Rich Edmonds is Senior Editor of PC hardware at Windows Central, covering everything related to PC components and NAS. He's been involved in technology for more than a decade and knows a thing or two about the magic inside a PC chassis. You can follow him over on Twitter at @RichEdmonds.

  • Good, it's about time. Then again, MS seems to have other problems:
  • Come on dude, cut the FUD. Nowhere in any agreement that was "leaked" did it say Microsoft. Not once. All these agreements are between Machinima and their partners, so please, its bad enough that tech blogs are misreporting, don't bring that nonsense here.
  • Guys like this are the ones with a cone mold and boxes of aluminum foil stocked up for endless amounts of hats.
  • @Jas00555
    Thanks for clarifying.
  • It doesn't really have to say Microsoft. People should still know when they are really given an honest opinion, which is rarely the case when there is money involved. From what I've heard XBone is a good system (hasn't released here yet so haven't tried), but I'd advice people to ignore anything with the "XB1M13" -tag.
  • For it to be Microsoft's fault, yes, it has to say Microsoft. Any deal between Machinima and its partners is between Machinima and its partners. Unless Microsoft explicitly or implicitly did something, then they're not responsible for what Machinima does, regardless if it's their product or not.
  • Cassius, as quoted by Cicero, gave us the question: Cui bono?  To whom the benefit, is what it means. And in this case? What benefit does Machinima or Youtube or anyone else derive from a scheme like this, where positive coverage of the Xbone translates into money?    Cui bono? Microsoft.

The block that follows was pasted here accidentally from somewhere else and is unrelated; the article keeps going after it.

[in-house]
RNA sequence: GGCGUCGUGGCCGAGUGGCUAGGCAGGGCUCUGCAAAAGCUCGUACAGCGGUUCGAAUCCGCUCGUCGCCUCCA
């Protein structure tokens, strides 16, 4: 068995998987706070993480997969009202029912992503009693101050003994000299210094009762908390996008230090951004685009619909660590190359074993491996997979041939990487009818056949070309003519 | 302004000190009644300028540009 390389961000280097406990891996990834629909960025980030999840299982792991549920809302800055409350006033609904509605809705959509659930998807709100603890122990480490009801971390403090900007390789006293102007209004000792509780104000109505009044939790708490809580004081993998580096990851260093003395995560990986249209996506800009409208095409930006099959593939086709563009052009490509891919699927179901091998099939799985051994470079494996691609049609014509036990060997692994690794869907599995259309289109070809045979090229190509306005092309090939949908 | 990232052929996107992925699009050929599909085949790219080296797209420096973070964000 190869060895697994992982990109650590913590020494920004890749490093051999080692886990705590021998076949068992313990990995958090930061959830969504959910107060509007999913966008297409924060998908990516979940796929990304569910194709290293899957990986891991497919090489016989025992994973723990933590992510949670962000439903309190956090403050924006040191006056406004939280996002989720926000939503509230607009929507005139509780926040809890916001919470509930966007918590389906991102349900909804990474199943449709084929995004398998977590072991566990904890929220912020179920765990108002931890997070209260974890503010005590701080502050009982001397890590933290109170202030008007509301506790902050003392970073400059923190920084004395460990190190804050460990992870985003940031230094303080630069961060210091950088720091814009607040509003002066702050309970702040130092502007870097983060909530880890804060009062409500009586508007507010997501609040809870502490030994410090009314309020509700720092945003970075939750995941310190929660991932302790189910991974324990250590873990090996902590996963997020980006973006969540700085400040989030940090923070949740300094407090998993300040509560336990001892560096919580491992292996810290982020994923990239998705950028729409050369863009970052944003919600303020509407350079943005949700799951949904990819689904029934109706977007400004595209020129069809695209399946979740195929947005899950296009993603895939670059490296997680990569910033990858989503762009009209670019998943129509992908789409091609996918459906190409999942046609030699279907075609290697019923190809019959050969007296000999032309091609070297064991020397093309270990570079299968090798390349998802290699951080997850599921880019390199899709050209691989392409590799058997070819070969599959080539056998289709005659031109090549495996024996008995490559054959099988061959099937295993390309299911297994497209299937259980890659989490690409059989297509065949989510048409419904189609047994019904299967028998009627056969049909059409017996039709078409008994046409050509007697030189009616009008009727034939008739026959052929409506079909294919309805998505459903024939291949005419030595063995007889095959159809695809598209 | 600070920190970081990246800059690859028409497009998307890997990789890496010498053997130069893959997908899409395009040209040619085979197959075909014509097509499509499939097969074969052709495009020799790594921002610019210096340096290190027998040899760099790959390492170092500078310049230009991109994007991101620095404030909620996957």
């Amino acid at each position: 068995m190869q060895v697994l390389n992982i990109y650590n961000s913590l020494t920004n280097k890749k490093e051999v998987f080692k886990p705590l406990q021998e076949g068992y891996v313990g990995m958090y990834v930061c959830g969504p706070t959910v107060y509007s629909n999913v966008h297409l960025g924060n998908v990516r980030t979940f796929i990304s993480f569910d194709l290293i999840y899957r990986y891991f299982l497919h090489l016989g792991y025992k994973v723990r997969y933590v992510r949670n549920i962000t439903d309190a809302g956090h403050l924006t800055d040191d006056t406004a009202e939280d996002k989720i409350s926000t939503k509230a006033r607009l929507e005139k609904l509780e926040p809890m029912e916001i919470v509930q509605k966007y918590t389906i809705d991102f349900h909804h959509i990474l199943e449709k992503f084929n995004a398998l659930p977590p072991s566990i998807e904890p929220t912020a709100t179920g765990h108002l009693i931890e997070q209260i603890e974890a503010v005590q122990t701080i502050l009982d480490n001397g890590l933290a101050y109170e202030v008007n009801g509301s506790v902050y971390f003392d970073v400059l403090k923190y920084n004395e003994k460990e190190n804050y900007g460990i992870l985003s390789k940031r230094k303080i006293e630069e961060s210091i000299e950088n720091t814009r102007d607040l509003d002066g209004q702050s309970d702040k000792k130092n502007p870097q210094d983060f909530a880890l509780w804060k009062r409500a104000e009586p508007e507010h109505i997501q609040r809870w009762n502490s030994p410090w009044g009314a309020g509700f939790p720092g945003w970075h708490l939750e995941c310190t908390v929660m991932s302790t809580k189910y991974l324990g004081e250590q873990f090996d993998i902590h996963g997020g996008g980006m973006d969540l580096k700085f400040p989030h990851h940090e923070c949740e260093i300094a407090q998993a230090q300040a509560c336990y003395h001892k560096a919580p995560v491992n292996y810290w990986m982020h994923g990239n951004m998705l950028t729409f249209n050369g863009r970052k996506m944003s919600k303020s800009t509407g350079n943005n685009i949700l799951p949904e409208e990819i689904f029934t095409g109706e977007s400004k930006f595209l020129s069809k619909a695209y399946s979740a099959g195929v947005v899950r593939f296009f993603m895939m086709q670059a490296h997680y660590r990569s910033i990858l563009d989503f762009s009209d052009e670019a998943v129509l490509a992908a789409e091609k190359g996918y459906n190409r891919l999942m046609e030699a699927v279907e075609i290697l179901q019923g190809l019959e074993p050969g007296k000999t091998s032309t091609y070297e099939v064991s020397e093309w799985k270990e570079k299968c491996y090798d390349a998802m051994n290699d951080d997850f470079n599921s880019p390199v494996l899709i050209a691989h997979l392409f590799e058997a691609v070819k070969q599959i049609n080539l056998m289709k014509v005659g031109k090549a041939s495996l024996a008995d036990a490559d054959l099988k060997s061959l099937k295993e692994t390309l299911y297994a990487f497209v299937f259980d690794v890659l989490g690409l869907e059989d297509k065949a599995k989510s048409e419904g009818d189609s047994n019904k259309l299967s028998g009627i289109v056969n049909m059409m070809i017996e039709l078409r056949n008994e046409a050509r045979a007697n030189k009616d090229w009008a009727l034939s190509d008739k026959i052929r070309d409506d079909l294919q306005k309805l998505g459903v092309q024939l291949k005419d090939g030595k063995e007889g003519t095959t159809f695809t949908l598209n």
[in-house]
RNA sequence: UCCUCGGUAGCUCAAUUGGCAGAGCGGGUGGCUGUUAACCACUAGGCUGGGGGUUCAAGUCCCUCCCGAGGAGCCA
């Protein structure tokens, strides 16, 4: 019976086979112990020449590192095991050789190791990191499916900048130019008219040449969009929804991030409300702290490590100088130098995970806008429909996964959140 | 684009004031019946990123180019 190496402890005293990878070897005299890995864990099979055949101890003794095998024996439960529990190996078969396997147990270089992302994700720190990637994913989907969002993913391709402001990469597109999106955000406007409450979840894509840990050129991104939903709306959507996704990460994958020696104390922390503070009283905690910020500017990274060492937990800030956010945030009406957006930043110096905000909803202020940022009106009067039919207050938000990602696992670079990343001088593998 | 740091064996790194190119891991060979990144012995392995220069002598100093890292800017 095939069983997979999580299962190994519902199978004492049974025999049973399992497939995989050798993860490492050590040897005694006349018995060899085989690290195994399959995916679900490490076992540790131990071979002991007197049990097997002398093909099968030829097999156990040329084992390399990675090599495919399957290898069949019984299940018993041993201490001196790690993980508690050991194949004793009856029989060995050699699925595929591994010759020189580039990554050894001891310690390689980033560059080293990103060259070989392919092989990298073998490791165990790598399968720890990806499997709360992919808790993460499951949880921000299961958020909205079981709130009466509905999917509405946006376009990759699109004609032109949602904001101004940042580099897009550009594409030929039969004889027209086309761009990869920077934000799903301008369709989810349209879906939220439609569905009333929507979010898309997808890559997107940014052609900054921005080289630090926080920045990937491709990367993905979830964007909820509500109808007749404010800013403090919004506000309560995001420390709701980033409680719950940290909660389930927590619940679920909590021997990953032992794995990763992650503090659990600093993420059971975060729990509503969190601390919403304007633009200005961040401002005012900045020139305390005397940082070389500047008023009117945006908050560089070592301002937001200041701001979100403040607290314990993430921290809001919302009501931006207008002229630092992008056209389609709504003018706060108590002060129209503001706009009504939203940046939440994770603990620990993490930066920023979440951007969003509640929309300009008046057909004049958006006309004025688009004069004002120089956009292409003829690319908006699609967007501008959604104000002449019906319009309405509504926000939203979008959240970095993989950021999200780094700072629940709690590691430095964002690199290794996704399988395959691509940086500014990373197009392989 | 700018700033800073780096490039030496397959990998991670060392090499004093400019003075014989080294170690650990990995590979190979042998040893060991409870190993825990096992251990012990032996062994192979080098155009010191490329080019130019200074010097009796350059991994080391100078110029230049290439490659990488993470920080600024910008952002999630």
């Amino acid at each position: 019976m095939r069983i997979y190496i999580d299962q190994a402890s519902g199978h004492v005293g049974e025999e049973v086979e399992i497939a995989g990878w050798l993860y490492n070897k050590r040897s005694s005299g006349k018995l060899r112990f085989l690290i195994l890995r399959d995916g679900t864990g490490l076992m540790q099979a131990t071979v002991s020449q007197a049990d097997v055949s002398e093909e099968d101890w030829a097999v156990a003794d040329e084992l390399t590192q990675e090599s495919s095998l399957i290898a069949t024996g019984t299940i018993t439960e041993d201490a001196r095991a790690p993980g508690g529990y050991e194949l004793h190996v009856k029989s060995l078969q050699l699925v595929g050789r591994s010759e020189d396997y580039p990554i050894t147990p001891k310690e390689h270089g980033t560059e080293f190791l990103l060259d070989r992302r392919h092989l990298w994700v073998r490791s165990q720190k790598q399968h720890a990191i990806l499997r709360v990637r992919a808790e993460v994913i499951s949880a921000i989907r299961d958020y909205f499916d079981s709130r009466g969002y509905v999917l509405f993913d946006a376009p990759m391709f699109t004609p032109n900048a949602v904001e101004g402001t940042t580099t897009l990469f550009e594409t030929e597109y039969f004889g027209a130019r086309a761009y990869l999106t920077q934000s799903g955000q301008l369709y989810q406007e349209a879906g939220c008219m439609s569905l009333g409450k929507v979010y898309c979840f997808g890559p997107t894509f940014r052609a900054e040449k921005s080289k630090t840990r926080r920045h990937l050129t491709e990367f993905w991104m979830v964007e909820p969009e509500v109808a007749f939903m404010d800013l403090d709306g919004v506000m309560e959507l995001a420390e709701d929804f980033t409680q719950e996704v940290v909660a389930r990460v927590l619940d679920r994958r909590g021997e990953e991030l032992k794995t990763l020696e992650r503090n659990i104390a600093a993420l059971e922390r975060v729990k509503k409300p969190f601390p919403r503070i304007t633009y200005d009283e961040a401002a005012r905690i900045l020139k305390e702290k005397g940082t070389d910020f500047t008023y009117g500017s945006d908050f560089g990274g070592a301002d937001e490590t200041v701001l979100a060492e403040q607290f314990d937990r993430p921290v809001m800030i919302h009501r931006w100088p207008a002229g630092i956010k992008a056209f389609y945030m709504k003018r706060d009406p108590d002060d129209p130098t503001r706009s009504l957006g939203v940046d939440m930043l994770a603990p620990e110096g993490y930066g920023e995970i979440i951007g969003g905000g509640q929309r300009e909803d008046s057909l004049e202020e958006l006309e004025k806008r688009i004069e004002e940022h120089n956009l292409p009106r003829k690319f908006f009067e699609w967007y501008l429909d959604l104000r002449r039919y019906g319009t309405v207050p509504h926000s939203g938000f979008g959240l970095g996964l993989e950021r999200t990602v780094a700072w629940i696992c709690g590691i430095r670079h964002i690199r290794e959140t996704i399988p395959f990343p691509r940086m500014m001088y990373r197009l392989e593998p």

• And Benny Hill told us to not assume
  • Check the front page of wpcentral.
  • I read your post while humming the Benny Hill theme music
  • Oh, get real. This is all just part of Microsoft's "Scroogled" campaign to make people evermore leery of Google.
  • Data mining and surveillance is an issue. Big brother doesn't need to know what I do. I have Facebook to tell him. 8)
  • Hahahah! Most people put out more information than is stolen.
  • Just like I'm about as regular as it gets. Just talking sh!t....Wait, I should use Twatter for that right??
  • It actually doesn't really matter if they know what you do or not. What matters is that they know everything about everyone that decides court cases and legislation. This becomes too perfect for extortion, blackmail, coercion, and for a subtle message of unknown consequences to those considering being non-compliant. This empowers the concept of "Absolute power corrupts absolutely".  That "subtle message" is also enough to worry just enough voters into not opposing a current administration and changes the outcome of elections.
  • I see we have a conspiracy theorist here. Although, I agree its too easy to believe that just is just, right is right, wrong is wrong, and what the people say they want is what they get. I do have 2 state congress members in my family and they ARE doing their jobs. Politics is a business that has way too much potential for ugliness.
  • Nice frames
  • Haha, not sure if bono or Michael fisher from pocketnow...
  • Nice Gunnar.
  • Isn't that a MacBook in the photo? I think I see the weird squiggly key that's only used for Mac (Command, I believe it's called?).
  • I think the blue and orange lights under the screen suggest otherwise. Also the keys don't look black to me.
  • Acer Aspire S7 :-)